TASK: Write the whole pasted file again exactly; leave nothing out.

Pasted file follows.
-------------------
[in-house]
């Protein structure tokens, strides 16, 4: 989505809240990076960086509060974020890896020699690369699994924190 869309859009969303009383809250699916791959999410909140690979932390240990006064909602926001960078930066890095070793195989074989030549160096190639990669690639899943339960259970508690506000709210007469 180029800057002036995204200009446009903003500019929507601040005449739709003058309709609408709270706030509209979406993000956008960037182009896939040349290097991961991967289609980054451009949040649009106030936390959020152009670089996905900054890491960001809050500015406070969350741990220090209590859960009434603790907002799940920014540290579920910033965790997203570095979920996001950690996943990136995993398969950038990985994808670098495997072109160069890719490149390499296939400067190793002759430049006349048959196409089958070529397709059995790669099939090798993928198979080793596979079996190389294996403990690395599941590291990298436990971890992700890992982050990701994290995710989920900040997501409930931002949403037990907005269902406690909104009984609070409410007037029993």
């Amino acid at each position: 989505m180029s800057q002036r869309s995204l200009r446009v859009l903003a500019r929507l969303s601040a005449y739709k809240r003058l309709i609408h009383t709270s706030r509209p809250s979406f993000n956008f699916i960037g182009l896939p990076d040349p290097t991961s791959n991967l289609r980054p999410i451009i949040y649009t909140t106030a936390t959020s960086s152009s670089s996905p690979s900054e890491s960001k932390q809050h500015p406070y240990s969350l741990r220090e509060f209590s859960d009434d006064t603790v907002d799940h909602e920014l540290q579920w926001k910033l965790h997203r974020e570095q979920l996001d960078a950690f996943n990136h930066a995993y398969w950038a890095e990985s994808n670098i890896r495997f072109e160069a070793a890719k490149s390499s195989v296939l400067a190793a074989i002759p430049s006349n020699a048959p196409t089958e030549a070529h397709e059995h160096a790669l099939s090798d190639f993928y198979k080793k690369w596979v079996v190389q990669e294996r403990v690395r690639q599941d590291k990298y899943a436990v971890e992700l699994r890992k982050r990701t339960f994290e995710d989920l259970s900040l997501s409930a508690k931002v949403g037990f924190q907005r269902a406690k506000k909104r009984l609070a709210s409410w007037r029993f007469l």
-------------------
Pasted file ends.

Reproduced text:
[in-house]
């Protein structure tokens, strides 16, 4: 989505809240990076960086509060974020890896020699690369699994924190 869309859009969303009383809250699916791959999410909140690979932390240990006064909602926001960078930066890095070793195989074989030549160096190639990669690639899943339960259970508690506000709210007469 180029800057002036995204200009446009903003500019929507601040005449739709003058309709609408709270706030509209979406993000956008960037182009896939040349290097991961991967289609980054451009949040649009106030936390959020152009670089996905900054890491960001809050500015406070969350741990220090209590859960009434603790907002799940920014540290579920910033965790997203570095979920996001950690996943990136995993398969950038990985994808670098495997072109160069890719490149390499296939400067190793002759430049006349048959196409089958070529397709059995790669099939090798993928198979080793596979079996190389294996403990690395599941590291990298436990971890992700890992982050990701994290995710989920900040997501409930931002949403037990907005269902406690909104009984609070409410007037029993």
């Amino acid at each position: 989505m180029s800057q002036r869309s995204l200009r446009v859009l903003a500019r929507l969303s601040a005449y739709k809240r003058l309709i609408h009383t709270s706030r509209p809250s979406f993000n956008f699916i960037g182009l896939p990076d040349p290097t991961s791959n991967l289609r980054p999410i451009i949040y649009t909140t106030a936390t959020s960086s152009s670089s996905p690979s900054e890491s960001k932390q809050h500015p406070y240990s969350l741990r220090e509060f209590s859960d009434d006064t603790v907002d799940h909602e920014l540290q579920w926001k910033l965790h997203r974020e570095q979920l996001d960078a950690f996943n990136h930066a995993y398969w950038a890095e990985s994808n670098i890896r495997f072109e160069a070793a890719k490149s390499s195989v296939l400067a190793a074989i002759p430049s006349n020699a048959p196409t089958e030549a070529h397709e059995h160096a790669l099939s090798d190639f993928y198979k080793k690369w596979v079996v190389q990669e294996r403990v690395r690639q599941d590291k990298y899943a436990v971890e992700l699994r890992k982050r990701t339960f994290e995710d989920l259970s900040l997501s409930a508690k931002v949403g037990f924190q907005r269902a406690k506000k909104r009984l609070a709210s409410w007037r029993f007469l």